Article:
What If Experienced Drug Plan Reviewers Had Designed The Medicare Plan Finder?
In August 2019, the Centers for Medicare and Medicaid Services (CMS) completely revamped the Plan Finder. A promotional video said the new design would make it easier to learn about and compare coverage options and select the best plan. In a press release, the CMS Administrator at that time said, “Try it out and let us know what you think.” I tried it out, found many issues and wrote almost a dozen Forbes posts since then.
Now, we are in the midst of the 2021 Open Enrollment Period (OEP), the third one using the revised Medicare Plan Finder. I talked with four experienced drug plan reviewers. It is their unanimous opinion that the Plan Finder still has problems that interfere with finding the best plan. And they question the drug plan review experience of the developers.
Here’s a list of issues you wouldn’t find if these experienced reviewers had been involved in the update of the Medicare Plan Finder.
Wrong information about drug payment stages
This is one big indication that the Plan Finder team does not understand drug coverage and reviews. Medicare drug plans have four payment stages. When and how quickly you move through the four stages can have an impact on your annual costs. The Plan Finder tries to describe when those moves happen but there are mistakes that result in misleading information.
Plans with no drug deductible
The standard drug plan deductible in 2022 will be $480. Plans can opt not to charge a deductible and then Initial Coverage costs would apply at the start of the year.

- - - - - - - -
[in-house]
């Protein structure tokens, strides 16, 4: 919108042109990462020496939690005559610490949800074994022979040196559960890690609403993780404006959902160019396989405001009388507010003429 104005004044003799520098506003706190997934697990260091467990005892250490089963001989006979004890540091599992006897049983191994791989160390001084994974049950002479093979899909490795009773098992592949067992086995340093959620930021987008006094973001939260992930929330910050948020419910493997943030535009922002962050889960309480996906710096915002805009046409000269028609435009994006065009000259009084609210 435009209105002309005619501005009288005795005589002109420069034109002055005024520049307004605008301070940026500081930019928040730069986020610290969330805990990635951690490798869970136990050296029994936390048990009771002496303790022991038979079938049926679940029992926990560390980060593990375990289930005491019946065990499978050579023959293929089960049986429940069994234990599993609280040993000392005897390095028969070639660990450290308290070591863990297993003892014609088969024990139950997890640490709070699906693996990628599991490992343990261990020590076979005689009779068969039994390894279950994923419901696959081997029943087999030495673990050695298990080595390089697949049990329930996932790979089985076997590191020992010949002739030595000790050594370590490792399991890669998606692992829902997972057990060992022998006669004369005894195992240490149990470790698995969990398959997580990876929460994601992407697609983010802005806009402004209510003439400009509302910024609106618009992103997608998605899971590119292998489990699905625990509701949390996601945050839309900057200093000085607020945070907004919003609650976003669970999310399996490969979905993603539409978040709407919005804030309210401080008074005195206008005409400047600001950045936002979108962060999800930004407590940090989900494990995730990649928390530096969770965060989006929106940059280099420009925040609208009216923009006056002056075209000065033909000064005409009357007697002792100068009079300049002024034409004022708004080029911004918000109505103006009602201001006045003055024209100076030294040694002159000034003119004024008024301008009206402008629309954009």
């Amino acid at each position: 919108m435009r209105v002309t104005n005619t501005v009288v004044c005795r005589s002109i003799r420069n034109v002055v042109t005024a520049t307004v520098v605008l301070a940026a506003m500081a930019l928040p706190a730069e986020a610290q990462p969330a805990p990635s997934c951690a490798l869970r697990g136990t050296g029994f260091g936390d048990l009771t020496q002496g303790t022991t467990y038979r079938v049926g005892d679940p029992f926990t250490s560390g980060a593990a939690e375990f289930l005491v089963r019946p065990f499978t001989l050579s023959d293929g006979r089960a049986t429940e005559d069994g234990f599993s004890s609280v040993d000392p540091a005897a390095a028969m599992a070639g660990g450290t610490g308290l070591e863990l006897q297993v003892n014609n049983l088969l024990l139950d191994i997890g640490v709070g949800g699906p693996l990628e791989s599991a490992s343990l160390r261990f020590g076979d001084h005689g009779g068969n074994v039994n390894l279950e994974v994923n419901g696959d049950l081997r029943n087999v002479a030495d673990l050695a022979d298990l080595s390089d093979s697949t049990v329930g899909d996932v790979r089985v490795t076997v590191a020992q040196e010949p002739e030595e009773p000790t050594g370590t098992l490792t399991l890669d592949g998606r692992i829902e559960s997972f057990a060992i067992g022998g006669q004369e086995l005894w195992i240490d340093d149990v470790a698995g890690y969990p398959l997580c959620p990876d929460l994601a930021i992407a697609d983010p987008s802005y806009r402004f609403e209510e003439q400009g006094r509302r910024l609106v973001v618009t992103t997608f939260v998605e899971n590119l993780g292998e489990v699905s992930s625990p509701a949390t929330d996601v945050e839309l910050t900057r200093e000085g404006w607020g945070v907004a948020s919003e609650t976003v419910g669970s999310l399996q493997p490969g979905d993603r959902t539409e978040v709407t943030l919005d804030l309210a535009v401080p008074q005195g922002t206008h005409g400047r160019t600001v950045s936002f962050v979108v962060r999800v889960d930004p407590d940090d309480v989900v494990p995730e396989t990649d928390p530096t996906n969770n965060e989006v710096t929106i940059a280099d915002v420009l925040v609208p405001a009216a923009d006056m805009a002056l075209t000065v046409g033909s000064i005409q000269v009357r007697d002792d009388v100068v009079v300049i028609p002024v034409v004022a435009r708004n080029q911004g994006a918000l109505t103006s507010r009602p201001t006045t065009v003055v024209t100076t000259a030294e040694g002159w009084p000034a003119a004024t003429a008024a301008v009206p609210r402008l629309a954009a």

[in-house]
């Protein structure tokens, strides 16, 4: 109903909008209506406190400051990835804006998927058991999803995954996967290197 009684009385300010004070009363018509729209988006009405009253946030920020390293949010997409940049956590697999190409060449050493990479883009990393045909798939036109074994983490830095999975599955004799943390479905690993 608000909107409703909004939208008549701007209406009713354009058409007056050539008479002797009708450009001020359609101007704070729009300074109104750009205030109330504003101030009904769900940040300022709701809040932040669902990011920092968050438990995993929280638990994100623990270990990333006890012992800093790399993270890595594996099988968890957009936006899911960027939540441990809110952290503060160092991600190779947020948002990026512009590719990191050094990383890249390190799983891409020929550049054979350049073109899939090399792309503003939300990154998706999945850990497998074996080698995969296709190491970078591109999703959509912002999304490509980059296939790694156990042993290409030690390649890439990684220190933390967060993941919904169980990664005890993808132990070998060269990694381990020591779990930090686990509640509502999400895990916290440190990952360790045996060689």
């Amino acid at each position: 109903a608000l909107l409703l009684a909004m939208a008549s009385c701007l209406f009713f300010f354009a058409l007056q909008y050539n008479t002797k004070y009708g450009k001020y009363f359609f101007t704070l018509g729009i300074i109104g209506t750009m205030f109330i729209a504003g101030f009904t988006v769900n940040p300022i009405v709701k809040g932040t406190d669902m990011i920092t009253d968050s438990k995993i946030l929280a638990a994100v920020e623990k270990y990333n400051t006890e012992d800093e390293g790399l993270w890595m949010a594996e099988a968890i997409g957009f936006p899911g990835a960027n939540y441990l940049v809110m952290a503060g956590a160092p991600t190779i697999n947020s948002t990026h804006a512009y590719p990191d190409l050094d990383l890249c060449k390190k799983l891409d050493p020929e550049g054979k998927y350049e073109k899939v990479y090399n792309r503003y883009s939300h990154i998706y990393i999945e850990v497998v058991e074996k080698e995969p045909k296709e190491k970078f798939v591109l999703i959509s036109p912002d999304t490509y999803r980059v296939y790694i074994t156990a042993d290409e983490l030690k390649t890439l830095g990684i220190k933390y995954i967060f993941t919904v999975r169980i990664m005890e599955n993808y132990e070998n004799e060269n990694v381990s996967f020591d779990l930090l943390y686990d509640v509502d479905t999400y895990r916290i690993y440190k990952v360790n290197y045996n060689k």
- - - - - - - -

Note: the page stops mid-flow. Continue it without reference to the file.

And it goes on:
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For plans with no deductible, the Plan Finder says, “You won’t meet your deductible in 2022.” That is confusing and should say something like, “The deductible does not apply.”
The problems don’t stop there but the payment stages in the Plan Finder do. The other three payment stages do not seem to matter for plans with no deductibles. Consider this example. A beneficiary takes 12 medications, including three Tier 3 and four Tier 4. The total drug costs will take the beneficiary all the way to Catastrophic Coverage. However, if the plan has no deductible, the Plan Finder notes he won’t meet the deductible in 2022 and stops there. There is no indication of when he will reach the Coverage Gap or Catastrophic Coverage. This is essential information for comparing costs but it’s missing in the Plan Finder.
If a preferred pharmacy is not in the plan’s network, the drug payment stages do not apply. That’s because a beneficiary must pay 100% of the costs. But, based on the full cost of the drugs, the Plan Finder notes these individuals will land in the Coverage Gap or Catastrophic Coverage in the first few months.
Just as with out-of-network pharmacies, a beneficiary must pay the full cost of a noncovered drug, one that is not in the plan’s formulary. The Plan Finder says you won’t meet the deductible. But again, the deductible does not apply since the beneficiary must pay the full price.